Nan Bahr, August 20, 2019
A comment from a popular online blog: “Yes, they do have to be smart and most of my colleagues are smart. By which I mean: They are smart enough.” (Quora, 2017)
Given that a good teacher can’t be dumb, how smart do they need to be to be good, and are smarts enough?
The literature is full of reports on the competencies needed for teaching; a quick search in Google Scholar identified 633 articles published so far in 2019 alone. They refer to skills for teaching, to teaching as a trade, to teacher training and so forth (Okkinga, et al., 2018; Sayer & Jones, 2018). Prominent writers talk of the art and science of teaching (Marzano, 2017). The unspoken idea being that good teaching is borne of a kit bag full of teacher-ly techniques, and if you’re smart enough to learn them, then anyone can be a good or even great teacher.
The public are focused on finding the smartest possible candidates for teaching. There have been all manner of mechanisms introduced to identify only the smartest teacher candidates for recruitment into teacher education. Applicants are tested for high level literacy and numeracy in a high stakes test (Literacy and Numeracy Test for Initial Teacher Education [LANTITE] Australian Council for Education, 2019), require completion of a specified array of ‘hard core’ senior schooling subjects to a set minimum standard, and require an overall schooling achievement beyond any in the past. And they are asked to write a couple of essays for the “Non Academic Assessment for Teacher Education” [NAATE); https://www.qtac.edu.au/courses—institutions/teacher-entry) conducted by the University Assessment Centre. While motivation and vocation are important, it’s hard to imagine how a short essay could reasonably assess this, and the smart ones would be able to anticipate acceptable responses, wouldn’t they?
The argument is that if we get the smart ones into teacher education, then our national future is secure. There are some boutique programs that simply choose people with the highest academic achievement in any degree and snap them up for classroom teaching with a short orientation program (e.g. Teach for Australia; https://www.teachforaustralia.org/join-tfa/ldp/program-eligibility/ ). They are forgiven the requirement for full teacher preparation education, because they are clearly very smart. And so, there has emerged an almost complete disregard to the personal qualities and attributes required for powerful impact on young learners through this obsession with smartness. Simply being smart is acceptable as a fine proxy for a full teacher education program.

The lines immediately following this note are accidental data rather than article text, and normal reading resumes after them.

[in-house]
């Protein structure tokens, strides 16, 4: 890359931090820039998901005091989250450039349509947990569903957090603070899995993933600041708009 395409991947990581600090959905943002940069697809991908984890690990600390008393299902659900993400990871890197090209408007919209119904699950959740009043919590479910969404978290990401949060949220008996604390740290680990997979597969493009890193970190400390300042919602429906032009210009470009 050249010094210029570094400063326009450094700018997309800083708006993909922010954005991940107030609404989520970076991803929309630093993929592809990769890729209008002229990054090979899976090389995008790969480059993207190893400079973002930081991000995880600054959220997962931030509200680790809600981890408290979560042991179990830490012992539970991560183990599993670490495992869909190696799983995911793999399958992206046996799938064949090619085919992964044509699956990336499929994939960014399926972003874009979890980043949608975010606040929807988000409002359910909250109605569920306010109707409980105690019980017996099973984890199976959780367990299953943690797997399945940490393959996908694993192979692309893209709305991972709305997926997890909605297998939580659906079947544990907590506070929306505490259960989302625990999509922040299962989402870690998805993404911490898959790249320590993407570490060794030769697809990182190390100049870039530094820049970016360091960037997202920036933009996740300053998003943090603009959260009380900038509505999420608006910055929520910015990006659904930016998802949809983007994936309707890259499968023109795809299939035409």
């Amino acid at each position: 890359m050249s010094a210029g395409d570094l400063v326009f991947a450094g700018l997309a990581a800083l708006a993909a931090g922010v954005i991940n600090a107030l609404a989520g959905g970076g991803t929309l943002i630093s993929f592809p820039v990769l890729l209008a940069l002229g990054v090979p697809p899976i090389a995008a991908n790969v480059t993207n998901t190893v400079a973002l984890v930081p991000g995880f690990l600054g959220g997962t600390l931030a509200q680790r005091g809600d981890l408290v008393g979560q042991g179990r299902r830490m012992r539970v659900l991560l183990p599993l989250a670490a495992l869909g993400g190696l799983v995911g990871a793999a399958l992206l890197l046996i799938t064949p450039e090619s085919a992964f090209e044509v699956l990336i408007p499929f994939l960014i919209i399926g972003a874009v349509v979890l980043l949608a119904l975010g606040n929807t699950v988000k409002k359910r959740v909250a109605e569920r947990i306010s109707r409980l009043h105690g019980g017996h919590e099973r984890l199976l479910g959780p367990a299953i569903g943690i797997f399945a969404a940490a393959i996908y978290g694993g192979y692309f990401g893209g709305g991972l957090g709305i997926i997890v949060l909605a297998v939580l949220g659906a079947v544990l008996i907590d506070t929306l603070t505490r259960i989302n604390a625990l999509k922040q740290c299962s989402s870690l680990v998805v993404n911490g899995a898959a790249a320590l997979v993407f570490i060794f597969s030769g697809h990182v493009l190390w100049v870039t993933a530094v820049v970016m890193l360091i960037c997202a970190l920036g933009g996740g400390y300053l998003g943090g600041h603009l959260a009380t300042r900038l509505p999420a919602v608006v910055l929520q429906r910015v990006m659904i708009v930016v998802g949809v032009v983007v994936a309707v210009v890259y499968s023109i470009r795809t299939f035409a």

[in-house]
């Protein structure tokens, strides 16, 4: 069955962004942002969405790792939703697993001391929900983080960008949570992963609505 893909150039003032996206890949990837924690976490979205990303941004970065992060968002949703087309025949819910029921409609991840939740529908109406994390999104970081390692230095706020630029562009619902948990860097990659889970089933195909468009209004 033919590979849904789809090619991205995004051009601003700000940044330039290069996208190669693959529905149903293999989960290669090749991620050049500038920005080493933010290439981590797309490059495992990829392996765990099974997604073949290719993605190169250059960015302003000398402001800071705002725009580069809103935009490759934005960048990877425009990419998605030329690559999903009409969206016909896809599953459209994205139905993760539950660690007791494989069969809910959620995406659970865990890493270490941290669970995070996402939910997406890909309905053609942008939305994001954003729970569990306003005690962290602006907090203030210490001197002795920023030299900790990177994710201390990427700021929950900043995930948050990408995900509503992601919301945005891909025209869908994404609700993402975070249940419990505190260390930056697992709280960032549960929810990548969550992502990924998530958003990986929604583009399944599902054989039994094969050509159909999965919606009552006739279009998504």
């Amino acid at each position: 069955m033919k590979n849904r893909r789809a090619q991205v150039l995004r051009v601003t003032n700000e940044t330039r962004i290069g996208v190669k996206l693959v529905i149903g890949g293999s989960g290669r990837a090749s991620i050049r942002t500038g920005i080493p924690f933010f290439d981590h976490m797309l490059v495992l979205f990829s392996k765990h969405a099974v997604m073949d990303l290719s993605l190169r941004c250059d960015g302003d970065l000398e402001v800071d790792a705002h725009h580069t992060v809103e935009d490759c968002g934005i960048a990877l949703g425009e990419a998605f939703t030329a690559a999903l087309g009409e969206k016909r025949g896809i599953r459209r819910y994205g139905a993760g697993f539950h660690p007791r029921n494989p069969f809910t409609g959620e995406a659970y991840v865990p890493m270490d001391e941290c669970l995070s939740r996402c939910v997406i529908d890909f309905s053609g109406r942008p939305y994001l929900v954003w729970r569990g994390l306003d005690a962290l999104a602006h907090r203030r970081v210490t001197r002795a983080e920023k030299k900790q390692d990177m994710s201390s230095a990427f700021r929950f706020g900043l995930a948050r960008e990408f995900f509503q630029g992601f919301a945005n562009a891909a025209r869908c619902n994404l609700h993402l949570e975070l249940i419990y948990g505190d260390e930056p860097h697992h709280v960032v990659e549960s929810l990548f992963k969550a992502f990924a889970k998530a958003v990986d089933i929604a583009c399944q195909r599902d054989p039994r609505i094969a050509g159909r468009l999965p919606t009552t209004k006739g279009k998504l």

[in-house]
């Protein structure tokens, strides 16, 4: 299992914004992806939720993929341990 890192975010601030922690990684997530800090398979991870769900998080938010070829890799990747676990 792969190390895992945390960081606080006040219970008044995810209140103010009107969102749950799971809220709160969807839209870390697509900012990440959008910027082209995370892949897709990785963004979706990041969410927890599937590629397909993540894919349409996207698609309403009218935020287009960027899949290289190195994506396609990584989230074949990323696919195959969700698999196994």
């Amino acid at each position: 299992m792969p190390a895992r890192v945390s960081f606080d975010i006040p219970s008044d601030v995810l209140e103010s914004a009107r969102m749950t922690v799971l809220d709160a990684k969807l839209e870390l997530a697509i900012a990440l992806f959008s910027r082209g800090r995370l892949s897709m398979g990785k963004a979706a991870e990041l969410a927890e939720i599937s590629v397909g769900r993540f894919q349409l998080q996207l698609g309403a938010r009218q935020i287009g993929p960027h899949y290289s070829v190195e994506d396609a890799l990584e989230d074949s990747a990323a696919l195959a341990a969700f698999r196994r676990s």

Of course teaching is not for the intellectually weak. Teachers need to be able to think through concepts in complex ways to design learning experiences for their charges that are logical, authentic and engaging. They need to be able to evaluate learning by finding clever ways to identify and challenge conceptual misconceptions. But most of all they need to read people. They need to be so attuned to understanding others and adept at developing working relationships that they can read the learner and can intuit, anticipate, and set the conditions for learning (Bahr & Mellor, 2016). These are capabilities beyond smart, and skilled. These attributes are not even captured by measures of vocation and motivation. These, teacher-ly attributes, are honed through teacher education alongside the basic competencies for teaching (i.e. planning, content knowledge, pedagogical techniques).
So how smart does a teacher need to be? Smart enough to sense that they are being lied to by a cunning student. Smart enough to know not to ask John if he has his equipment, the important thing is that he’s turned up at school today. Smart enough to know that near enough isn’t good enough for Mary, but represents a huge achievement and improvement requiring loud celebration for the same achievement for Ellen. A different kind of smart. A caring kind of smart.
So how do you know if your child’s teacher is any good? Ask your child what they are learning. Ask them if they have fun. Ask them to show you how to do something their teacher has taught them. You really don’t need to ask for their teacher’s CV, or their high school grades. So, yes, the best teachers are smart, but a type of smart that is not easy to identify with an academic test of knowledge, or a demonstration of a technical skill.
Australian Council for Education (2019). Literacy and numeracy test for initial teacher education. https://teacheredtest.acer.edu.au/
Bahr, N., & Mellor, S. (2016). Building quality in teaching and teacher education. ACER press.
Marzano, R. J. (2017). The new art and science of teaching. Bloomington: Solution Tree Press.
Okkinga, M., van Steensel, R., van Gelderen, A. J., & Sleegers, P. J. (2018). Effects of reciprocal teaching on reading comprehension of low‐achieving adolescents. The importance of specific teacher skills. Journal of research in reading, 41(1), 20-41.
Quora, (January 11, 2017). Do people have to be smart to become teachers? https://www.quora.com/Do-people-have-to-be-smart-to-become-teachers
Sayer, J., & Jones, N. (2018). Teacher training and special educational needs. Routledge.
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